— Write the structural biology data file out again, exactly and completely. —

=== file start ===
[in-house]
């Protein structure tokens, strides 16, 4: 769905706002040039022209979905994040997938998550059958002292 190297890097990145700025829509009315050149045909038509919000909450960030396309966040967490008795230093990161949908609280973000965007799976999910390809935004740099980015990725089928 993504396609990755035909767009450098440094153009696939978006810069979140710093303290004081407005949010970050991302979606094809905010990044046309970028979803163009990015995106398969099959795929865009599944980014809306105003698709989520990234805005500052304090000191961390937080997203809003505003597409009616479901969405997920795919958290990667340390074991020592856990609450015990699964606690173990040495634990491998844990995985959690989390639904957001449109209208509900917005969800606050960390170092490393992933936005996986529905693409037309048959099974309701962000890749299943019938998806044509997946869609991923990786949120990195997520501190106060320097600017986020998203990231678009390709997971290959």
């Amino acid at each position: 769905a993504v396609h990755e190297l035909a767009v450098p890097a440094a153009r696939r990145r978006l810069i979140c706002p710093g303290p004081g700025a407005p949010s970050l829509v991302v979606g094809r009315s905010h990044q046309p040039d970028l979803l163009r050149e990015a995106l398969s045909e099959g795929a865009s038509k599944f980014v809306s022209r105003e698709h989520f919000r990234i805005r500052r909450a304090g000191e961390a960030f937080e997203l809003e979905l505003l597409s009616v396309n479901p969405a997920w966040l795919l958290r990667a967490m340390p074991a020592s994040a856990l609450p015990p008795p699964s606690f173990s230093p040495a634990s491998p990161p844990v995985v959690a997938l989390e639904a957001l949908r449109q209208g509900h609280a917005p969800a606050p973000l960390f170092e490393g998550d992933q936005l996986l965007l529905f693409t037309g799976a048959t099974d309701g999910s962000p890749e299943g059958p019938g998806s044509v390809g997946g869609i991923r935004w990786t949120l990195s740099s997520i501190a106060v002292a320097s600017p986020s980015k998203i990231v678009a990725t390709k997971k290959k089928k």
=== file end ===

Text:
[in-house]
């Protein structure tokens, strides 16, 4: 769905706002040039022209979905994040997938998550059958002292 190297890097990145700025829509009315050149045909038509919000909450960030396309966040967490008795230093990161949908609280973000965007799976999910390809935004740099980015990725089928 993504396609990755035909767009450098440094153009696939978006810069979140710093303290004081407005949010970050991302979606094809905010990044046309970028979803163009990015995106398969099959795929865009599944980014809306105003698709989520990234805005500052304090000191961390937080997203809003505003597409009616479901969405997920795919958290990667340390074991020592856990609450015990699964606690173990040495634990491998844990995985959690989390639904957001449109209208509900917005969800606050960390170092490393992933936005996986529905693409037309048959099974309701962000890749299943019938998806044509997946869609991923990786949120990195997520501190106060320097600017986020998203990231678009390709997971290959």
């Amino acid at each position: 769905a993504v396609h990755e190297l035909a767009v450098p890097a440094a153009r696939r990145r978006l810069i979140c706002p710093g303290p004081g700025a407005p949010s970050l829509v991302v979606g094809r009315s905010h990044q046309p040039d970028l979803l163009r050149e990015a995106l398969s045909e099959g795929a865009s038509k599944f980014v809306s022209r105003e698709h989520f919000r990234i805005r500052r909450a304090g000191e961390a960030f937080e997203l809003e979905l505003l597409s009616v396309n479901p969405a997920w966040l795919l958290r990667a967490m340390p074991a020592s994040a856990l609450p015990p008795p699964s606690f173990s230093p040495a634990s491998p990161p844990v995985v959690a997938l989390e639904a957001l949908r449109q209208g509900h609280a917005p969800a606050p973000l960390f170092e490393g998550d992933q936005l996986l965007l529905f693409t037309g799976a048959t099974d309701g999910s962000p890749e299943g059958p019938g998806s044509v390809g997946g869609i991923r935004w990786t949120l990195s740099s997520i501190a106060v002292a320097s600017p986020s980015k998203i990231v678009a990725t390709k997971k290959k089928k």